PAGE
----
I just finished Ancillary Justice by Ann Leckie, a recently published space opera, and I find it to be a great example of how science fiction and genre fiction in general can perform a dual role: providing a quality story with a satisfying narrative arc; and engaging with complex social issues in a thoughtful way that doesn’t sugar-coat any particular perspective.
The story’s setting is peppered with vast artificial starship intelligences roaming the galaxy. It reminded me of Iain M. Banks’ Culture novels, but unlike Banks’s wise-cracking A.I’s that maintain a loose hand on the affairs of a far-future human civilization, Leckie’s starships utilize ancillaries, or captive prisoners whose memories are erased and sliced with computer hardware, to share the ship’s identity, to ensure that their civilization’s will is maintained directly. Where Banks’ Culture feels like a hedonistic, liberal anarchist free-for-all, Leckie’s Imperial Radch is decidedly more paranoid.
We begin the story knowing that the starship Justice of Toren was destroyed and that only a single ancillary named Breq remains with a single purpose in mind: to put an end to the long-standing ruler of the empire, a person with multiple bodies and near limitless resources. Alternating chapters reveal the ancillary’s backstory, eventually culminating to reveal the circumstances of the starship intelligence’s destruction, and the reader is strung along as more and more of the mystery unfolds.
From a pure genre-thriller standpoint, the book does a good job in this respect, though the action moves a bit slowly, somewhat reminiscent of Ursula K. LeGuin’s The Left Hand of Darkness. Not too slowly, but enough to be around 1/3 through and wondering, “gosh, what is happening exactly?” After about halfway through, the action picks up pace and takes on the sense of a political thriller, with multiple parties attempting to undercut one another without knowing where the others stand.
The part of the book that kept me reading through the slower spells was the constant, subsumed questioning of what it means to identify with something larger than yourself. How can you know if what you are doing is right? Remarkably, nearly every character in the story is presented as painfully, powerfully human, with identifying beliefs extending about as far they can extend before getting muddied by confusion and contradiction. All the characters are very goal-oriented and given to pursuing their beliefs, but while some run into that eventual contradiction and become wracked by doubt, others falter into extremism, careerism or outright addictive tendencies.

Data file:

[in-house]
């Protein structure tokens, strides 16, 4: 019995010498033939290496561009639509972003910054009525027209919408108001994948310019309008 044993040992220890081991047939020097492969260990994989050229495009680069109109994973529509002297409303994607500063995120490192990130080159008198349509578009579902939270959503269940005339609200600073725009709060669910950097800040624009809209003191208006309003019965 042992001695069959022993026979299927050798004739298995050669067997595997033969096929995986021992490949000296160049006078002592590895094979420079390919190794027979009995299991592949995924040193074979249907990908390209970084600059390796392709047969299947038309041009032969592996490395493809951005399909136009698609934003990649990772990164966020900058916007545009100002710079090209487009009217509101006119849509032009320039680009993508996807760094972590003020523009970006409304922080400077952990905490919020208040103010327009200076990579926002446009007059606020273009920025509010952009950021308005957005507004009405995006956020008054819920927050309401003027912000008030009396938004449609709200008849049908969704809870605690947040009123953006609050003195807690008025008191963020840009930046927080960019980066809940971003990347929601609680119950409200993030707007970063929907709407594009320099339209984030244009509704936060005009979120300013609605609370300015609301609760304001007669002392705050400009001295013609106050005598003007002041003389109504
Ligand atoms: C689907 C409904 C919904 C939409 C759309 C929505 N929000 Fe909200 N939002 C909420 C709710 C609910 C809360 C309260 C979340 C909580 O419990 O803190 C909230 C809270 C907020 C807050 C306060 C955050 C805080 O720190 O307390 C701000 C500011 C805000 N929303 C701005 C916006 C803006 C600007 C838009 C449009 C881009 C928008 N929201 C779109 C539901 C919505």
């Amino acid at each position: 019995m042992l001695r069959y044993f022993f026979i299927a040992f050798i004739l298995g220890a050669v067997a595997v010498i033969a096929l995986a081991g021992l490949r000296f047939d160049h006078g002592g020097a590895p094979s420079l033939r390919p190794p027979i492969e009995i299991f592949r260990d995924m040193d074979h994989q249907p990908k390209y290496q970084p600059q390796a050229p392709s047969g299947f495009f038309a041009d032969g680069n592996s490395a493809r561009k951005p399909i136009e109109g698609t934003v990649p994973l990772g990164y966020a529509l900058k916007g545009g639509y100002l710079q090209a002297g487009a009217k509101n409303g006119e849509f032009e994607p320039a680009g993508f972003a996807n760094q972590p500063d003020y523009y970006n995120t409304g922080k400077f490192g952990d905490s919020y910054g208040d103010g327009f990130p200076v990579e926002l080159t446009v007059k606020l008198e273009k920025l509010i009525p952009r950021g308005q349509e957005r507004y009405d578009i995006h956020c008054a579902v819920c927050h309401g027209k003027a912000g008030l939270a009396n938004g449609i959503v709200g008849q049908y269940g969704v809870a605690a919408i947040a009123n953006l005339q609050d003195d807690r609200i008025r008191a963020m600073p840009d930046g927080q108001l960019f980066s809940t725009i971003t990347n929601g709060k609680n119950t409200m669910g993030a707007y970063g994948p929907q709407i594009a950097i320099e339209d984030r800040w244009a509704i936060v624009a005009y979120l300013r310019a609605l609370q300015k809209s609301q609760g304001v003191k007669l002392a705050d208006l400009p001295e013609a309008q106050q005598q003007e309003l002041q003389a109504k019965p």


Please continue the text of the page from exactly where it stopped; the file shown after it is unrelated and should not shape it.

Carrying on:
The character drama that kept me going through the first half of the book was that of Breq’s officer Captain Awn, a sincere agent of the empire trying to uncover the truth behind a plot steeped in corruption. At what point is she morally obligated to take a stand against said corruption, even knowing that it would mean her death, even knowing that it might not make a bit of difference in the end?
There are shells within shells of questioning here to engage on multiple levels. How much is Breq an individual and how much is she a carbon copy of the Justice of Toren? With what does a subservient-programmed artificial intelligence identify, when the empire itself appears to be fracturing and unsure of its core values? These questions seem to be posed through character, plot and setting simultaneously, which make this book a definite candidate for a reread sometime in the future.
For instance, in the imperial core, everyone utilizes the feminine gender pronoun and androgyny is the norm, and individuals from the imperial core have a very hard time identifying gender on the outskirts. This is referenced so often that it seems vital to the overall experience of the book, though there are no definitive value-judgments made by the book about the nature of gender as a whole or who is “right” about gender. The sense I got from it, having explored gender performativity myself on a theoretical and personal level, is that the realm of queer/trans* theory is philosophically fertile ground for deepening a relationship with identity. This philosophical fertility may have been what Leckie was trying to attain for her book.
I may not be reading deeply enough to understand how the deeper political questions relate to the gender themes beyond a loose sense of “the personal is political,” but engaging with gender questioning throughout the novel was fun, at any rate.
In any case, I look forward to reading the sequel to Ancillary Justice. As a novelist, I want to produce works that subtly combine themes in the broader study of social justice with a rousing good genre tale, and Leckie’s book provided fruitful inspiration on that level. Go read it!